What would take NASA’s geological map of the Moon to the next dimension? One excited geophysicist armed with 3D modelling software took on the challenge.
“I’m a Geoscientist, so I can appreciate the hard work that went into creating a product of that scale. I was impressed and also curious to understand the methodologies used to create this map. What type of gridding or image stitching and processing did they use to create this?” says Geoff Plastow project geophysicist at Seequent.
“This is the culmination of 50 years of science and data all sort of blended together into this one map. It’s quite amazing actually.”
The Unified Geologic Map of the Moon was the result of a combined effort by scientists at the United States Geological Survey (USGS), NASA, and Lunar Planetary Institute. Despite it seeming so alien, creating this otherworldly 2D map would have met problems familiar to any terrestrial geoscientist.
“You have all this data: some of which is digital, some of it is geo-referenced precisely. Pulling this all together was not an easy job. If you’re working on an exploration project or a mapping project here on Earth, you have the same problems on a slightly different scale”
The Moon map is essentially humanity’s most remote desktop survey.
There simply isn’t the time and resources to physically collect geological specimens everywhere on a site, whether that’s on Earth or in the ocean (much less the Moon). Geophysical surveys are able to collect data over large areas in remote places, no matter which planetary body they’re on.
“Here on Earth, we use remote sensing. We use satellite information. We use machine learning. We use whatever data is available. And, NASA did the same thing. They just did it on a different scale.”
Take a look into the data behind our pseudo-geological Moon model using Seequent Evo Web Visualisation in Seequent Central:
Jump to the bottom of the story to watch a video walkthrough using web visualisation.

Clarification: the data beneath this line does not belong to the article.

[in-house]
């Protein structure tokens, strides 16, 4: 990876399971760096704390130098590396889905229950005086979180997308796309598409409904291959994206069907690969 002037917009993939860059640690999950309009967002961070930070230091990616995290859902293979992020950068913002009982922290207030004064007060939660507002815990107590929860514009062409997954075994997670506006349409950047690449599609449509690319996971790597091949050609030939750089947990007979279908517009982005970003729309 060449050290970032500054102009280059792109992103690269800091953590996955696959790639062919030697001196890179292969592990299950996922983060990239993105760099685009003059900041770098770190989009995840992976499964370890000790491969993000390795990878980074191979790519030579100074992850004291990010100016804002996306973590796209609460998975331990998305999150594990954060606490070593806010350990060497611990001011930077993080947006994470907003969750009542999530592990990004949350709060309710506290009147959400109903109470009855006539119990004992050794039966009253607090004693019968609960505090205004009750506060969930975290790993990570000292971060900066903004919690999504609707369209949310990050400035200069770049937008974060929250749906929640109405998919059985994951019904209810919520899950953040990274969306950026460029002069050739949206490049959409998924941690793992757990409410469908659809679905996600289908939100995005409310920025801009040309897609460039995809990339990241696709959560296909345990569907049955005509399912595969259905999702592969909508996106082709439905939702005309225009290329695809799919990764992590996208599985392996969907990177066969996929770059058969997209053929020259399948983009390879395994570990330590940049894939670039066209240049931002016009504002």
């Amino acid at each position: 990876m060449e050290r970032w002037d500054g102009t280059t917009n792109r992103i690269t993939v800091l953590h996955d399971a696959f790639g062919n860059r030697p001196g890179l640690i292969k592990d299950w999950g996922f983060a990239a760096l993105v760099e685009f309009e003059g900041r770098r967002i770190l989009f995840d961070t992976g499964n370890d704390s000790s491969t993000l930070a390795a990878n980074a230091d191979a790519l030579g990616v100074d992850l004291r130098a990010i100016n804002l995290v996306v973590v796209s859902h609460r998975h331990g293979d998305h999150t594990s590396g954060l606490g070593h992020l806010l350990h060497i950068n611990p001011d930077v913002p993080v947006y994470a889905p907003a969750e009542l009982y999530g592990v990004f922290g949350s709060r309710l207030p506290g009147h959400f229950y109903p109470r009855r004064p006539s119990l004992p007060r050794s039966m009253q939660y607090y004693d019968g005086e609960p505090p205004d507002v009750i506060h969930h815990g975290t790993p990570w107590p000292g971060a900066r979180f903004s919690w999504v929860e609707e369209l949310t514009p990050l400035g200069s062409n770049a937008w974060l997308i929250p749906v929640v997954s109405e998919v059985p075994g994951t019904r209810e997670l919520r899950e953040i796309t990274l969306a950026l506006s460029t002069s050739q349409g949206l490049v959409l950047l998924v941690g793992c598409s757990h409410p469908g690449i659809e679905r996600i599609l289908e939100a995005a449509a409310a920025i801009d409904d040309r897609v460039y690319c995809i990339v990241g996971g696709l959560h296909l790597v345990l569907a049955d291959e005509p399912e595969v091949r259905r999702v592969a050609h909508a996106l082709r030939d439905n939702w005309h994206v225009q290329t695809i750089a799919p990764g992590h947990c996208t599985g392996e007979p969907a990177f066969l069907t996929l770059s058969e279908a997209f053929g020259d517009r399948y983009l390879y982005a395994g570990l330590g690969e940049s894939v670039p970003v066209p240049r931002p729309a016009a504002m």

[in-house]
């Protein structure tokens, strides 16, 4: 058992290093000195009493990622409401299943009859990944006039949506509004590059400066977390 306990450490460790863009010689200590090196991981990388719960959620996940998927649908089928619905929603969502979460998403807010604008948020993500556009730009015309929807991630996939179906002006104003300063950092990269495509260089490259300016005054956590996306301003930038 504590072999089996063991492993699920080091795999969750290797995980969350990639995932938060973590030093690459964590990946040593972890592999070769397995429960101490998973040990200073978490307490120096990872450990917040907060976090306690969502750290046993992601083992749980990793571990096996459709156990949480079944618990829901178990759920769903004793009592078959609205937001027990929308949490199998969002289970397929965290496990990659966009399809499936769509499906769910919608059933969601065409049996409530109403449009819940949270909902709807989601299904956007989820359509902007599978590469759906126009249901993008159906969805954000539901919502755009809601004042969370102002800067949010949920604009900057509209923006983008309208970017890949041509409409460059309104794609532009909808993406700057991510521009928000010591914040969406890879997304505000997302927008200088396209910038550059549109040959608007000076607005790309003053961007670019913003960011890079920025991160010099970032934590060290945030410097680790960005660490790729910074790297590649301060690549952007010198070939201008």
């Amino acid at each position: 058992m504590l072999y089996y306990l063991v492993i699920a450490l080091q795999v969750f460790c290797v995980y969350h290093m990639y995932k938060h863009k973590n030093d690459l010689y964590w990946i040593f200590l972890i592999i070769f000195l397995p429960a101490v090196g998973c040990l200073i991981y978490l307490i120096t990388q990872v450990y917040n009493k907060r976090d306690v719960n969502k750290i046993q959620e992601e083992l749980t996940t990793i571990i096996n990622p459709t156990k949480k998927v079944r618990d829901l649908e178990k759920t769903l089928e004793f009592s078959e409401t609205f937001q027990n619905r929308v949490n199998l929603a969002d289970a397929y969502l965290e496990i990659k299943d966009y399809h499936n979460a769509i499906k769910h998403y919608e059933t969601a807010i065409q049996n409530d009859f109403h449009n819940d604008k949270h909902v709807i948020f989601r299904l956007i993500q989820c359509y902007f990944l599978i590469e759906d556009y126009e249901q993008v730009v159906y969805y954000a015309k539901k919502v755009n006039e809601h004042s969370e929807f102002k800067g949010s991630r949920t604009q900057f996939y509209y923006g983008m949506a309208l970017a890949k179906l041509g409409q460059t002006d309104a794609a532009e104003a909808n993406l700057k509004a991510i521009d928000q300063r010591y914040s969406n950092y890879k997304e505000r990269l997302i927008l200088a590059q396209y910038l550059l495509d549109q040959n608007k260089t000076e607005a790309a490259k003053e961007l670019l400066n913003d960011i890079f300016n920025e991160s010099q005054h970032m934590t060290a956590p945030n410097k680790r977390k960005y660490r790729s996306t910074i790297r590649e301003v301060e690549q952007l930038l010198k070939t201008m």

See you on the dark side of the Moon
Because of its orbit, there’s a side of the Moon that we don’t see. A lot of people likely went immediately to see the so-called “dark side” for themselves on the map. Geoff found one impressive feature that is hidden from our Earth-bound vantage point.
“It’s the largest known crater in our solar system. At around 2,500 km wide, the South Pole-Aitken Basin is larger than any crater that we have on Earth.”
Yet, that’s not all that drew his attention.
“I was attracted to the gravity data,” he laughs.
“To produce a lot of the structural and lineament data, I suspected that they used remote sensing gravity. They certainly have a pretty good digital elevation map as well, from various orbiting satellites missions. So, they used a combination of the digital elevation data, high resolution photography of the Moon’s surface, remote sensing spectral information, and of course, gravity.”
When you know what makes up a map, then you can determine: How can the data be modelled? Geoff looked at areas with high concentrations of gravity disturbances, mass concentrations, or “mass cons.”
Mass cons, or gravity disturbances, on any data set are always intriguing to geophysicists. The area around the South Pole-Aitken Basin had plenty to look at.
But first, there was a major issue with the Moon data that you wouldn’t have on Earth.
Getting your lunar bearings
A unique problem for this extraterrestrial map was that – GPS doesn’t exist on the Moon.
“How do you know where you’re standing on the Moon? Something we take for granted is the projected coordinate system. On Earth, we have many different coordinate systems, latitudes and longitudes, eastings and northings. What do you do on another planet?” explains Geoff.
The map uses a custom coordinate system for the Moon: Moon 2000. That way, the data and Geoff could get their bearings.
“All their different data sets need to talk to each other. All the gravity, spectrometry, and all of the maps with interpreted faults, they all need to talk to each other in the same spatial sense.”
NASA and the USGS graciously made all of the Moon map data public and available in Esri ArcGIS format.
“The one thing that struck me was when I opened it in Esri ArcGIS – Everything opened in the right location,” says Geoff.
“When I opened it, it opened up like a data set that I would just look at here in North America. The only the only difference is that in the bottom corner it said ‘Moon 2000.’”
Jumping into the data